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Nest-site choice and fidelity in tuatara on Stephens Island, New Zealand

Authors

  • J. M. Refsnider,

    1. Allan Wilson Centre for Molecular Ecology and Evolution, School of Biological Sciences, Victoria University of Wellington, Wellington, New Zealand
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  • C. H. Daugherty,

    1. Allan Wilson Centre for Molecular Ecology and Evolution, School of Biological Sciences, Victoria University of Wellington, Wellington, New Zealand
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  • S. N. Keall,

    1. Allan Wilson Centre for Molecular Ecology and Evolution, School of Biological Sciences, Victoria University of Wellington, Wellington, New Zealand
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  • N. J. Nelson

    1. Allan Wilson Centre for Molecular Ecology and Evolution, School of Biological Sciences, Victoria University of Wellington, Wellington, New Zealand
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  • Editor: Tim Halliday

Correspondence
Jeanine M. Refsnider. Current address: Department of Ecology, Evolution and Organismal Biology, Iowa State University, 253 Bessey Hall, Ames, IA 50011-1020, USA.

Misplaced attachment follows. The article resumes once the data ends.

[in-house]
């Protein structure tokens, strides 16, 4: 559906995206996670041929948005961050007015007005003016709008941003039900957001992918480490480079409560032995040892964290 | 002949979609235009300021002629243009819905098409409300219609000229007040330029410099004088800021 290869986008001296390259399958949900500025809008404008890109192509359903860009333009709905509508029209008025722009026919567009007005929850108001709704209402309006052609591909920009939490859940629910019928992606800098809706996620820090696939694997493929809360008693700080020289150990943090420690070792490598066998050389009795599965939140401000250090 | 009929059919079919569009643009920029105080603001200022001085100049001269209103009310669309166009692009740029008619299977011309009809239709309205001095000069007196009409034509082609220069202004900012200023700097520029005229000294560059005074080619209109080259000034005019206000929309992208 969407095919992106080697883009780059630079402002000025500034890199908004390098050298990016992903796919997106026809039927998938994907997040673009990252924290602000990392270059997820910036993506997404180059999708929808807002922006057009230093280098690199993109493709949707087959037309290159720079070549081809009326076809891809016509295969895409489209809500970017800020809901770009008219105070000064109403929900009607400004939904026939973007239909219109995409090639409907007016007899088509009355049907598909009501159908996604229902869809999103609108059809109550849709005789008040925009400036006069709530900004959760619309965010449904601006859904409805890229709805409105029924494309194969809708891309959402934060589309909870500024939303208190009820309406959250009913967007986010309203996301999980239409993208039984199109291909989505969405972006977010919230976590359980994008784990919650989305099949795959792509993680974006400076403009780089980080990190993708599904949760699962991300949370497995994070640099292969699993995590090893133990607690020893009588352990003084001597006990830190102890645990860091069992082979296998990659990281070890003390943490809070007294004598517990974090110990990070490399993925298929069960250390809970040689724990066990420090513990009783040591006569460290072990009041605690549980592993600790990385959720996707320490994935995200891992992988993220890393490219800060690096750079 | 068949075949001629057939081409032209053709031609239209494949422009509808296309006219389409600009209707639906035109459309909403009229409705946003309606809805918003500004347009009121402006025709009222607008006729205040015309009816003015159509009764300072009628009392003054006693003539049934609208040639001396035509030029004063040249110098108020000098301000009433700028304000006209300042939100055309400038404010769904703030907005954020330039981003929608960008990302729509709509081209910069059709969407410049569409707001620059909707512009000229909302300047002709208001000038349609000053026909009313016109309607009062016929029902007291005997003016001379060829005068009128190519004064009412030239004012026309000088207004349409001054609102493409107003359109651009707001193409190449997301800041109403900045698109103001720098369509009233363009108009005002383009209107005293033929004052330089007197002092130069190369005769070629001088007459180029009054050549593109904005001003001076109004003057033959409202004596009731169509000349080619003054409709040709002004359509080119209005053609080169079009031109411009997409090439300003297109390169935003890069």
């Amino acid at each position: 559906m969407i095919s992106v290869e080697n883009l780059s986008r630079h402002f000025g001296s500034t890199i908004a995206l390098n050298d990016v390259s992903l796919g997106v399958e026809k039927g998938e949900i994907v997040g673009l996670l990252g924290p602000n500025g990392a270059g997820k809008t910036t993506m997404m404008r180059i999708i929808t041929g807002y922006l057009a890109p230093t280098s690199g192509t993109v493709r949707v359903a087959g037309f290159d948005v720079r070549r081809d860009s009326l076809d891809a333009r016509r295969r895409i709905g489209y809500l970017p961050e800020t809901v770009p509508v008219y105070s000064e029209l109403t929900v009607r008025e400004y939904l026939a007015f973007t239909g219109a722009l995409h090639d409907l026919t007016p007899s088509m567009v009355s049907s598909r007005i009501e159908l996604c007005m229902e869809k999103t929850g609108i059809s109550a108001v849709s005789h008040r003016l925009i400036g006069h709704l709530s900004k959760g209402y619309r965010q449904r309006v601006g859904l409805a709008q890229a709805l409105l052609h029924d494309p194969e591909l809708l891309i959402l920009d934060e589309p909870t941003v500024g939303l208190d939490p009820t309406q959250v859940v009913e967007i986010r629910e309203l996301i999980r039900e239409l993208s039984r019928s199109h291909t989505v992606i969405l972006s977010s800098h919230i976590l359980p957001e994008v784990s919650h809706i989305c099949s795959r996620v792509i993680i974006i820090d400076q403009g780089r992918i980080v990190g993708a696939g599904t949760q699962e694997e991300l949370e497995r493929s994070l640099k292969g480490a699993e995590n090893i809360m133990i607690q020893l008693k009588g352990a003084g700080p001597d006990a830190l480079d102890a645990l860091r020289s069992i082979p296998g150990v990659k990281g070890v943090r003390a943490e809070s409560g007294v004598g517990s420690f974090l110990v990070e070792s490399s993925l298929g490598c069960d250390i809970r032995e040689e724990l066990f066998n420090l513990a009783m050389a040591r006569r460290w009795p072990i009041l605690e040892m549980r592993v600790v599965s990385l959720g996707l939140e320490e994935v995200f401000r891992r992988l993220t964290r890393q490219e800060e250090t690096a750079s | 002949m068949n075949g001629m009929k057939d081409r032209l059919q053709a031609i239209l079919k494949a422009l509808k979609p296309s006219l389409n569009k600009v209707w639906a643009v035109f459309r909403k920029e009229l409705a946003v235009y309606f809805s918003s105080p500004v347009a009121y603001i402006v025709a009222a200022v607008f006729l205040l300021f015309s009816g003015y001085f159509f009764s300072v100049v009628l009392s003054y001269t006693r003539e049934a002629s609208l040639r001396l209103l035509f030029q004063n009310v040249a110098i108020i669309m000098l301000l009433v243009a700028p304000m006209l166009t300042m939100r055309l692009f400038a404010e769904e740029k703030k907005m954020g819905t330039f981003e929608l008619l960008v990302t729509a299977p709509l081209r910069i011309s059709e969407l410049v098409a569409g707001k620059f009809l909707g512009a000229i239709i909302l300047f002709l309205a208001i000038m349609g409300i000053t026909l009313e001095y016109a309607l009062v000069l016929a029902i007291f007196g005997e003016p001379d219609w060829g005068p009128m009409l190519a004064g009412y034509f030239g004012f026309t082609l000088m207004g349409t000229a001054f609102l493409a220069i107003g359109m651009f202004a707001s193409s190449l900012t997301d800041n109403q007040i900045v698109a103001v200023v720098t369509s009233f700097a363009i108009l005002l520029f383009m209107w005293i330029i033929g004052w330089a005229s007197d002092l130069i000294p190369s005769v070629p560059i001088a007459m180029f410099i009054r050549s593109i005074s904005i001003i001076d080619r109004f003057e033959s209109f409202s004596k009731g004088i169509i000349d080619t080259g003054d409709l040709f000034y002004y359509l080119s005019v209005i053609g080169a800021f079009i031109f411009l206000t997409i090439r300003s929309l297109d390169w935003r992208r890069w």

Email: refsnij@iastate.edu

Abstract

Nest-site microhabitat influences hatching success, hatchling phenotype and offspring sex in reptiles with temperature-dependent sex determination (TSD). How females assess environmental features at potential nest sites, and then use such features in predicting the future incubation regime of the site, is integral to understanding how nest-site choice affects offspring fitness and ultimately female reproductive success. Tuatara Sphenodon punctatus are colonially nesting reptiles with TSD. We examined nest-site fidelity and nest-site choice in tuatara over 5 years on Stephens Island, New Zealand. Female tuatara nested every 2–4 years and showed high fidelity to nesting rookeries. Over 93% of females nested in the same rookery at least twice in 5 years. Approximately 25% of nests contained conspecific cues from previous nesting seasons, indicating that some females choose nest sites based on locations already selected by conspecifics. In experimental plots, female tuatara selected nest sites with loose soil and minimal vegetation, but they showed no preference for shaded compared with unshaded sites. This study provides insight into the development of colonial nesting structures in reptiles in that females are both attracted to nesting areas used by conspecifics, and show strong site fidelity to areas they have used in the past.

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